Fallchill and Volgmer are new malware threats from cyber actors out of North Korea, according to DHS and the FBI. Read a cybersecurity expert's advice to net admins about these malware alerts.
The Department of Homeland Security (DHS) and the Federal Bureau of Investigation (FBI) on Tuesday, November 14, 2017 issued two joint technical alerts. Both alerts pertain to threats from North Korean cyber actors: The remote administration tool (RAT) known as Fallchill and the trojan malware Volgmer. The tools appear to target the financial, aerospace, and media industries and other critical infrastructure sectors in the US and globally.
The North Korean government has engaged in long-term campaigns to target civilian and government systems and networks in the US. US-CERT, which is part of the DHS National Cybersecurity Communications Integration Center (NCCIC), released in August 2017 an analysis of a piece of malware known as DeltaCharlie, which North Korea uses in launching distributed denial of service (DDoS) attacks on companies or other domains. Government agencies refer to cyber actors or specific exploits by code names, and have grouped this suspected North Korean activity under the name Hidden Cobra.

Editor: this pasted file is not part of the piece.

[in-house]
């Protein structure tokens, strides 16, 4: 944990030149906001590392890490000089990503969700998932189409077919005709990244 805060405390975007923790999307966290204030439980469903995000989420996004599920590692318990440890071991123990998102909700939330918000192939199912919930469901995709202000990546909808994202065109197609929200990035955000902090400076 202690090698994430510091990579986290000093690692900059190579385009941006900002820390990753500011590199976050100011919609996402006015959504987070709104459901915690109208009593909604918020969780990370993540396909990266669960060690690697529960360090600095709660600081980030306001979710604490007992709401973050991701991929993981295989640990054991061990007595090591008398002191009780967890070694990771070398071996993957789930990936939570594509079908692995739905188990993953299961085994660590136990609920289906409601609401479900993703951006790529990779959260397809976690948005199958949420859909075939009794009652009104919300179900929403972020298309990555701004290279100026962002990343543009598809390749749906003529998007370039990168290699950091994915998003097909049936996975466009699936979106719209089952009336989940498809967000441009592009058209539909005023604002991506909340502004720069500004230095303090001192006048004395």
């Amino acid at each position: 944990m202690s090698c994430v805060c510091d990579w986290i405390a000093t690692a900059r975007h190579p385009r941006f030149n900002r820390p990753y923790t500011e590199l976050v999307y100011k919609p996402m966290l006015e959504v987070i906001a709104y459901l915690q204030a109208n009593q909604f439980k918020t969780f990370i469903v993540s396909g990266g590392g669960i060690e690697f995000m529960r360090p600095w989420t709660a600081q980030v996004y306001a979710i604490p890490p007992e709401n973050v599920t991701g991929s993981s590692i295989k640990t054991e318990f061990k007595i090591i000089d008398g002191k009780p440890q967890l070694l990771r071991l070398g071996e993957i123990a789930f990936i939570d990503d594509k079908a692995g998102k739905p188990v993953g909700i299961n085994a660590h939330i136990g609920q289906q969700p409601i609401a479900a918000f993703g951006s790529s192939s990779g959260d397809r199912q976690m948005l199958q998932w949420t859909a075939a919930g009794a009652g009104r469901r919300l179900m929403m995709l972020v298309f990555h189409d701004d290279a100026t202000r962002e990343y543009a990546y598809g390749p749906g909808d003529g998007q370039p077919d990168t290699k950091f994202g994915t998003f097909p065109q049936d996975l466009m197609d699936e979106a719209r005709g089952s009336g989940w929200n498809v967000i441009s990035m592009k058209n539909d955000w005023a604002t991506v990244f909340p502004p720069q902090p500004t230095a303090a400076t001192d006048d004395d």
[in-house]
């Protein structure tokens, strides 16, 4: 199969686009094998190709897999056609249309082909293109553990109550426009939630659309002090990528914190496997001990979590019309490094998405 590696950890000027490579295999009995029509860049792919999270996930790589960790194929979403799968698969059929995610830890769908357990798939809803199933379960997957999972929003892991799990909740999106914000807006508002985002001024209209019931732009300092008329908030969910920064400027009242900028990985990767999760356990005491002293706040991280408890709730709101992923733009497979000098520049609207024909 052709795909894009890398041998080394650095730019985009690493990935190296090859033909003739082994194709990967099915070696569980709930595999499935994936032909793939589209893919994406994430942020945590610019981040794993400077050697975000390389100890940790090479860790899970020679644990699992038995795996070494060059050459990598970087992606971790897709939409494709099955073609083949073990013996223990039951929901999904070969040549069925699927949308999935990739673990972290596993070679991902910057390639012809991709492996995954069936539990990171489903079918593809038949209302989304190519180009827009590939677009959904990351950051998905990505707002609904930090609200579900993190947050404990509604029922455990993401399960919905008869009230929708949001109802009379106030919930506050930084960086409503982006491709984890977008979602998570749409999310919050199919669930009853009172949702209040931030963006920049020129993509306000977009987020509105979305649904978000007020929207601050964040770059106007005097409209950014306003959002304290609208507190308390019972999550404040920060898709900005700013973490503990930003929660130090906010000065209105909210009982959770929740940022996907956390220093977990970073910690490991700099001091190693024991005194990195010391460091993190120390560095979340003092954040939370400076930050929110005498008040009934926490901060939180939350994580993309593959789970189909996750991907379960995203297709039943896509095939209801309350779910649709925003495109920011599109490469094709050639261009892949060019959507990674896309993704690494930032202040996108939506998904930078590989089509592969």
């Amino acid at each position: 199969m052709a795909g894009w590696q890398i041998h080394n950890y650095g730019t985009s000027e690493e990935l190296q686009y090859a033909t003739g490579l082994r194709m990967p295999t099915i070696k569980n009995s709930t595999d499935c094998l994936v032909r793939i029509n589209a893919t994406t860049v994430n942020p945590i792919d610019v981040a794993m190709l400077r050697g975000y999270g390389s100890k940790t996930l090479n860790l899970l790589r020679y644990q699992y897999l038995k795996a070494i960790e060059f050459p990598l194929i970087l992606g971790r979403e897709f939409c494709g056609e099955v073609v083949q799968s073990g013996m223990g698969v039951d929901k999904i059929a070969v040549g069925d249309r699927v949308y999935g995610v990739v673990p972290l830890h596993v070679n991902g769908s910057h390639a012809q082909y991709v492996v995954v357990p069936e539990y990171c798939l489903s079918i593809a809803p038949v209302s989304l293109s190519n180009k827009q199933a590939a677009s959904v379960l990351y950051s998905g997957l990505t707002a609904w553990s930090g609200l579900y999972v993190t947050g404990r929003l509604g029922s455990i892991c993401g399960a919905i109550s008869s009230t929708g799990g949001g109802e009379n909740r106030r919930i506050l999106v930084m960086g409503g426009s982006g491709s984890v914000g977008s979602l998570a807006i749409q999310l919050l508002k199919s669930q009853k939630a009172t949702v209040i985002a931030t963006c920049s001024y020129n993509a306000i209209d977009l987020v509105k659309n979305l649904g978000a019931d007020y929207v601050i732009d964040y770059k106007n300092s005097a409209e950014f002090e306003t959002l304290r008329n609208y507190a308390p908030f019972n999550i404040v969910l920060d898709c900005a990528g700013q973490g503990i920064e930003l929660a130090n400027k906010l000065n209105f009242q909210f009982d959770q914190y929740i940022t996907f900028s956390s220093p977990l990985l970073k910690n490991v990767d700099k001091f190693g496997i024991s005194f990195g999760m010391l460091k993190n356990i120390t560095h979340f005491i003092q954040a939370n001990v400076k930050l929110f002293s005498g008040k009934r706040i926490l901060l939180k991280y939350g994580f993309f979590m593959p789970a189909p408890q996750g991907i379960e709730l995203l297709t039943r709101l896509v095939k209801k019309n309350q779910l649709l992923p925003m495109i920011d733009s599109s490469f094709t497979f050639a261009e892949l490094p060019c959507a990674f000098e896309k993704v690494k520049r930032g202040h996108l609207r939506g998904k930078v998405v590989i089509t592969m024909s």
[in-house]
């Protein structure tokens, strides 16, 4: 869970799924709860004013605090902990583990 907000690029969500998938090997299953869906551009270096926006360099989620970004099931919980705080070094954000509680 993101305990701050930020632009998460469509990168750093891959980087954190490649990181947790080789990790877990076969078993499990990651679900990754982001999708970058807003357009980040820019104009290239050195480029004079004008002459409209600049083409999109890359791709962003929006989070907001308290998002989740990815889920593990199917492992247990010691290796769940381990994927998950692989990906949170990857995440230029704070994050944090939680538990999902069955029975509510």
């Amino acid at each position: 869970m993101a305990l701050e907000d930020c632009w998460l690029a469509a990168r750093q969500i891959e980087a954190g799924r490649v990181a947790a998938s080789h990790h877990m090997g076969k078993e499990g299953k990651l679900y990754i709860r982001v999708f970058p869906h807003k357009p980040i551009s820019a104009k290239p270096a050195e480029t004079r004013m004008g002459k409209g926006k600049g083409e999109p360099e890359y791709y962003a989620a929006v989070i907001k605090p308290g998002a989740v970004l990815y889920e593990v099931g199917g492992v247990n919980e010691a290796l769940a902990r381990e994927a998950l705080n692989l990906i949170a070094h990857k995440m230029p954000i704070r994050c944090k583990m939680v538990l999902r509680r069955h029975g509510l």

SEE: IT leader's guide to the threat of cyberwarfare (Tech Pro Research)
3 tips for network admins regarding Fallchill and Volgmer
- The new alerts for Fallchill and Volgmer include both indicators of compromise (IOCs), as well as IP addresses linked to systems infected with Fallchill malware, malware descriptions, and associated signatures. Administrators in critical infrastructure sectors can use these to update their own cyber defenses and network protection.
- It's a good idea to make sure your organization is taking the risk of spear phishing seriously. This could involve online or in-person training, as well as regular follow-up education and sharing of best practices.
- Small businesses in particular may be unfamiliar if or how they relate to the 16 designated critical infrastructure sectors. There's more information available from DHS here and here.
- Cyberwar: A guide to the frightening future of online conflict (ZDNet)
- Cyberweapons are now in play: From US sabotage of a North Korean missile test to hacked emergency sirens in Dallas (free PDF) (TechRepublic)
- Defending against cyberwar: How the cybersecurity elite are working to prevent a digital apocalypse (free PDF) (TechRepublic)
- 7 tips for critical infrastructure network defenders from the FBI and DHS (TechRepublic)
- Security awareness and training policy (Tech Pro Research)